We must address the economic inequity and the way we’ve been pushing all the wealth up toward a miniscule percentage of people. We desperately need to find a way to reach across the political divide while exorcising the fascist-tendencies out of our system. And this pandemic has only heightened our awareness of how isolated we all have become – if that is not the work of a religious community, what is?

In the end, the question of will things improve or will things get worse is a misleading question because it implies that we simply need to wait to find out rather than acknowledging that we have a role it figuring it all out. In the end the question “What seems more dangerous these days: Pessimism or Optimism?” is a false question because the most dangerous stance is an active one of a people ready to work for the change we long to see in the world. It is a dangerous stance for the old “We” that is dying as the new “We” emerges.

Our Unitarian Universalist theology is dangerous in this way. Our theology calls us into both equality and freedom. We need to live out our faith. We are called to balance the “I” and the “We,” called to break each other out of the isolation around us, called to build coalitions across our differences – even politically, called to seek greater economic equality among all people. This is the dangerous platform I want to vote for, I want to participate in, I want to have us realize together.

As Shakespeare wrote, “What’s past is prologue, what to come, in yours and my discharge.” What is to come is ours to build! In our choir sang in our anthem (We Shall Be Known by MaMuse) we are in a time of Great Turning. It is time now; it is time now that we thrive.  In this Great Turning we shall learn to lead in love.

The great turning says the changes will not simply happen; it not something we can sit back and receive. We have to make the changes happen. As Shakespeare wrote: they are ours to discharge. We need to grab hold of the moral arc of the universe and help shape the new “We” we are to become; to help bend that arc toward justice; to optimistically believe that we can. That we will.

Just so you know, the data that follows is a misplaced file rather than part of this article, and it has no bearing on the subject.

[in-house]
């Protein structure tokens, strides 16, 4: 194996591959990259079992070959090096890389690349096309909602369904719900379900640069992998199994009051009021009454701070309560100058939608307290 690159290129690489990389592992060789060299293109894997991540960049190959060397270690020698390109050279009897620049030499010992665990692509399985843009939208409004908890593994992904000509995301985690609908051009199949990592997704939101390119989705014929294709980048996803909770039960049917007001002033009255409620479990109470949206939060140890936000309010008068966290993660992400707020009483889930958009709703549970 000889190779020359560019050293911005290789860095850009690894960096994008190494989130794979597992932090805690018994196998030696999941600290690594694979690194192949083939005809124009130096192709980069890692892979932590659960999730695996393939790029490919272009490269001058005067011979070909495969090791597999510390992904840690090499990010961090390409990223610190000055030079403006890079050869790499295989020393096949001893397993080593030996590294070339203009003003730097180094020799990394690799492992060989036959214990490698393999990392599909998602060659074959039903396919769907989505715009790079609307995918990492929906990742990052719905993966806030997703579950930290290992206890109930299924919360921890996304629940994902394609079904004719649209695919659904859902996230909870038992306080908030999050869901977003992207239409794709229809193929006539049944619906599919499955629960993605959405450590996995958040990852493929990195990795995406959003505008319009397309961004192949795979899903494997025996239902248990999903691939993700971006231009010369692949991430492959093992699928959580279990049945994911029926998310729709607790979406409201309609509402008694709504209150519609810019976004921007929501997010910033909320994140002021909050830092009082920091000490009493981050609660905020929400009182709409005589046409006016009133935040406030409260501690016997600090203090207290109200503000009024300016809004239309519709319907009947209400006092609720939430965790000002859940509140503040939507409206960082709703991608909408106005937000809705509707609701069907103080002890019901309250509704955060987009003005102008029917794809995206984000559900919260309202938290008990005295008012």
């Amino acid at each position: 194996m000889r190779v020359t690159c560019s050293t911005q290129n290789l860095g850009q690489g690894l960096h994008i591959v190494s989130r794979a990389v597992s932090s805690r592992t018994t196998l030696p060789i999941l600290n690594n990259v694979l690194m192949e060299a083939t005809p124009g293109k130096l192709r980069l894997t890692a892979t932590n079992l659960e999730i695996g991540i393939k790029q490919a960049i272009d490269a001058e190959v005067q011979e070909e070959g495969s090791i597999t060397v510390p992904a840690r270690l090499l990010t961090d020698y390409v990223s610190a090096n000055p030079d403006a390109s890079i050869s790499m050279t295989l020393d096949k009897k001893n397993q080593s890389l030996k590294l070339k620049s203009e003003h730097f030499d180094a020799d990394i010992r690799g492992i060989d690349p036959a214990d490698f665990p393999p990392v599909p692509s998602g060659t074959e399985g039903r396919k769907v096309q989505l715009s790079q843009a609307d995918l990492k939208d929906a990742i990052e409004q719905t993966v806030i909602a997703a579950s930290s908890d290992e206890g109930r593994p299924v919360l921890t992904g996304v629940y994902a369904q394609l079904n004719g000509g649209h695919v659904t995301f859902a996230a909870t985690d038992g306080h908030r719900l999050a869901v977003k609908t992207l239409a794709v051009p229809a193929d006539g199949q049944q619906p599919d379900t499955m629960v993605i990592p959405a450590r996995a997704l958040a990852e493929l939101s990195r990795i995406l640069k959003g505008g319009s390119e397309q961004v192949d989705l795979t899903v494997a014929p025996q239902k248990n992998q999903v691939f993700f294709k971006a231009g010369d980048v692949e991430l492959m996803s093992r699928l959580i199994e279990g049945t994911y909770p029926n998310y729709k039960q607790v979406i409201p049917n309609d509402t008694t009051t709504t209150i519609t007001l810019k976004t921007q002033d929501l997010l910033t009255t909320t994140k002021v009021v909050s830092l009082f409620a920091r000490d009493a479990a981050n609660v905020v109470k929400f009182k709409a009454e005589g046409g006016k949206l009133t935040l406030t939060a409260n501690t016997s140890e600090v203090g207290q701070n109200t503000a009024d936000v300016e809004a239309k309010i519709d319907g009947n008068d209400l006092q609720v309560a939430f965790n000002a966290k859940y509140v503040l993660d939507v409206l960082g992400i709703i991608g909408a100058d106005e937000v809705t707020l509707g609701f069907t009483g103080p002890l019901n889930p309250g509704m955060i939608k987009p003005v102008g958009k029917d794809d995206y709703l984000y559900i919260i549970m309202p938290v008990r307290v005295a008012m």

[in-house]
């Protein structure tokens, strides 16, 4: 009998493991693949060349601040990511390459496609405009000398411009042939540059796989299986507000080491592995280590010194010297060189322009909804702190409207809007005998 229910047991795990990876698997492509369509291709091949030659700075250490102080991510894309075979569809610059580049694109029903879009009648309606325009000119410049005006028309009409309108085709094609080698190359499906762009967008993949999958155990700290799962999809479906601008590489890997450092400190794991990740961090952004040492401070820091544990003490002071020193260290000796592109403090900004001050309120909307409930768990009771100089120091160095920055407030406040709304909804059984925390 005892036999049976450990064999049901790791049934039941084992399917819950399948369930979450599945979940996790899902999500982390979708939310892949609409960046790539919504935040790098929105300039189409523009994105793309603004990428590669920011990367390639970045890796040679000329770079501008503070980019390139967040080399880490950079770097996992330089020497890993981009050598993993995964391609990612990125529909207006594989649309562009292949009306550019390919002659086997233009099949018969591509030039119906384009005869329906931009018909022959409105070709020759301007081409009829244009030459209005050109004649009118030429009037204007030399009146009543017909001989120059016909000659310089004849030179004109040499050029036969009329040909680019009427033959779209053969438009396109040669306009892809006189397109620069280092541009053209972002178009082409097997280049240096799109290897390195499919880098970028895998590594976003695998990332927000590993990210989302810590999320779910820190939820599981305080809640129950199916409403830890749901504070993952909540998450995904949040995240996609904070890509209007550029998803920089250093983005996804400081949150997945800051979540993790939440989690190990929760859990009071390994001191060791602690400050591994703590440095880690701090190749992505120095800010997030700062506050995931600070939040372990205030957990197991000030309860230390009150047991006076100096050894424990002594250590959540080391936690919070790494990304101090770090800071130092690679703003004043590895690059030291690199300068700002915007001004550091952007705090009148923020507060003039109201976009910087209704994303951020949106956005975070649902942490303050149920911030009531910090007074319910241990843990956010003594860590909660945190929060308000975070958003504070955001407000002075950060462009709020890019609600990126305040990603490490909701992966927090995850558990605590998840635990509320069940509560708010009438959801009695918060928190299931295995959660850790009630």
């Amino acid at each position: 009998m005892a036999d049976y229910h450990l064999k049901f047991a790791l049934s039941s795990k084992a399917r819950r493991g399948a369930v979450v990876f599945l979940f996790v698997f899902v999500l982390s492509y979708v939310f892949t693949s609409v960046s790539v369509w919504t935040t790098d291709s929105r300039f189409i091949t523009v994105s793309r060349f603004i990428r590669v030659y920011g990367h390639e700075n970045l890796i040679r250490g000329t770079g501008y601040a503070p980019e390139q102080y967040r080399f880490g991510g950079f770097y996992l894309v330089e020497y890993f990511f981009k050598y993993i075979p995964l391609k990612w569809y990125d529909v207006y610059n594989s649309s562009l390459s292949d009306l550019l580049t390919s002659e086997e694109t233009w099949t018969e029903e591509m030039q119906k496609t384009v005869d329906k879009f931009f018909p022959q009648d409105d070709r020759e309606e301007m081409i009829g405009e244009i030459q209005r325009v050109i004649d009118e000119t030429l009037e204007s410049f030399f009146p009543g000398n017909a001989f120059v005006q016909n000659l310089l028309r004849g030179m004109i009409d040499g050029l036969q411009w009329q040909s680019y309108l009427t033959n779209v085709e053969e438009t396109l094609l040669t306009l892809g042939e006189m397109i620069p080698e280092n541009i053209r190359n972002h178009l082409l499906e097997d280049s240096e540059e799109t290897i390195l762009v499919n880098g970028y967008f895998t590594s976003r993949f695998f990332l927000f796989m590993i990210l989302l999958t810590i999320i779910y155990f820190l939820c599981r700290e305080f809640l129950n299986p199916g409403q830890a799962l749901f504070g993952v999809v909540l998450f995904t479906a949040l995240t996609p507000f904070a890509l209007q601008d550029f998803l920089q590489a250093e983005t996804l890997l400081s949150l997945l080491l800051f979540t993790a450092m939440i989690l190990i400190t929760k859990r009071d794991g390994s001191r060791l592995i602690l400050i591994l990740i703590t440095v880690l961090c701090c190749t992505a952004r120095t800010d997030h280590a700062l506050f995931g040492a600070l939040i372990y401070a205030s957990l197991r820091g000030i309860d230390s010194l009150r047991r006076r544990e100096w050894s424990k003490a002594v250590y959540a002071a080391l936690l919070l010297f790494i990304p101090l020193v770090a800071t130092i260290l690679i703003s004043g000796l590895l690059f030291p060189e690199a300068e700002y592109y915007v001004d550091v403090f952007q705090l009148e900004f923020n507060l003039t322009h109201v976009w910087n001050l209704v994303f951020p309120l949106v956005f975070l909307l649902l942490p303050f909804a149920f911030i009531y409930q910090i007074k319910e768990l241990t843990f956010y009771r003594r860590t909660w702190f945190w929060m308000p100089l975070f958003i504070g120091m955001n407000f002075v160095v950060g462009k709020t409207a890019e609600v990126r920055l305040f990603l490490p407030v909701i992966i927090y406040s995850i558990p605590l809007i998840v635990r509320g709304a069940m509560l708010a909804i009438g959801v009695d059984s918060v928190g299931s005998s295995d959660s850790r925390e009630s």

In a world without end

May it be so.

Stronger Together

Stronger Together

October 16, 2022

Rev. Douglas Taylor

Sermon video:

Reading:                      Collaboration Reflections                   10-16-22

As a Unitarian Universalist congregation, we have been partnering with other UU congregations lately in unconventional ways. We have been connecting, associating, sharing, mingling, and collaborating with other UU congregations for a few years now. It is exciting and a little counter cultural. There is an assumption in the dominant culture that other churches are the competition. We are not behaving in that way lately.

For our reading this morning, we are invited to hear some reflections on the history of collaboration within our Cortland, Binghamton, and Athens Sheshequin congregations. We will begin with the long view beginning in Athens PA.

Part I               -Katie Replogle

Good morning.  When Rev. Darcey asked me to offer a reflection on the history of collaboration in the Athens/Sheshequin congregation, what came to mind was the similarity between what our three congregations are doing together today and what the regional Universalist Associations did in the 1800s and 1900s.  This morning I am going to share a little about the North Branch Association that the Athens and Sheshequin congregations belonged to during that time.